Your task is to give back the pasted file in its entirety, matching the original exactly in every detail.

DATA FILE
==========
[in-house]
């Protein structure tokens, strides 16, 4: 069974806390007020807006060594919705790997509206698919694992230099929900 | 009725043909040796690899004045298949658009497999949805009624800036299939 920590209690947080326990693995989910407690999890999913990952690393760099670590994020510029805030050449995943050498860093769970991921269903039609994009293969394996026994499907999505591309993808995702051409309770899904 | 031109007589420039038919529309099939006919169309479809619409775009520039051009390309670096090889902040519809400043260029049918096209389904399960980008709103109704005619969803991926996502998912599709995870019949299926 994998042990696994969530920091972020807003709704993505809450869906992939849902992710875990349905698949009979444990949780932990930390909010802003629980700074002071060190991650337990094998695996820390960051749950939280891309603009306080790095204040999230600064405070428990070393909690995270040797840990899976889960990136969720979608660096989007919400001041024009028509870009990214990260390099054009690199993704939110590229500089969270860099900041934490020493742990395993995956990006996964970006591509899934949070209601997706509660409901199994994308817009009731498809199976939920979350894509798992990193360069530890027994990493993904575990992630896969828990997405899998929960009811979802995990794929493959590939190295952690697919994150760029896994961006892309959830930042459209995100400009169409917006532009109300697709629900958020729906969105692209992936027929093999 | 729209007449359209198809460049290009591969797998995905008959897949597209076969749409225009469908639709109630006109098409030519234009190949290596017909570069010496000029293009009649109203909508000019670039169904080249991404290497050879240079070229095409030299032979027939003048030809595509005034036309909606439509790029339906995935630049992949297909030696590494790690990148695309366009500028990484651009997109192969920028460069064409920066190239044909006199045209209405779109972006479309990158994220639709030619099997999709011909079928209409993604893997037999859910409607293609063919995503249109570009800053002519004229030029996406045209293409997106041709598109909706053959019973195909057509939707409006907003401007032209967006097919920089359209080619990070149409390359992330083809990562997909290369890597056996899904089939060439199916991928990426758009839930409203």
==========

[in-house]
């Protein structure tokens, strides 16, 4: 069974806390007020807006060594919705790997509206698919694992230099929900 | 009725043909040796690899004045298949658009497999949805009624800036299939 920590209690947080326990693995989910407690999890999913990952690393760099670590994020510029805030050449995943050498860093769970991921269903039609994009293969394996026994499907999505591309993808995702051409309770899904 | 031109007589420039038919529309099939006919169309479809619409775009520039051009390309670096090889902040519809400043260029049918096209389904399960980008709103109704005619969803991926996502998912599709995870019949299926 994998042990696994969530920091972020807003709704993505809450869906992939849902992710875990349905698949009979444990949780932990930390909010802003629980700074002071060190991650337990094998695996820390960051749950939280891309603009306080790095204040999230600064405070428990070393909690995270040797840990899976889960990136969720979608660096989007919400001041024009028509870009990214990260390099054009690199993704939110590229500089969270860099900041934490020493742990395993995956990006996964970006591509899934949070209601997706509660409901199994994308817009009731498809199976939920979350894509798992990193360069530890027994990493993904575990992630896969828990997405899998929960009811979802995990794929493959590939190295952690697919994150760029896994961006892309959830930042459209995100400009169409917006532009109300697709629900958020729906969105692209992936027929093999 | 729209007449359209198809460049290009591969797998995905008959897949597209076969749409225009469908639709109630006109098409030519234009190949290596017909570069010496000029293009009649109203909508000019670039169904080249991404290497050879240079070229095409030299032979027939003048030809595509005034036309909606439509790029339906995935630049992949297909030696590494790690990148695309366009500028990484651009997109192969920028460069064409920066190239044909006199045209209405779109972006479309990158994220639709030619099997999709011909079928209409993604893997037999859910409607293609063919995503249109570009800053002519004229030029996406045209293409997106041709598109909706053959019973195909057509939707409006907003401007032209967006097919920089359209080619990070149409390359992330083809990562997909290369890597056996899904089939060439199916991928990426758009839930409203």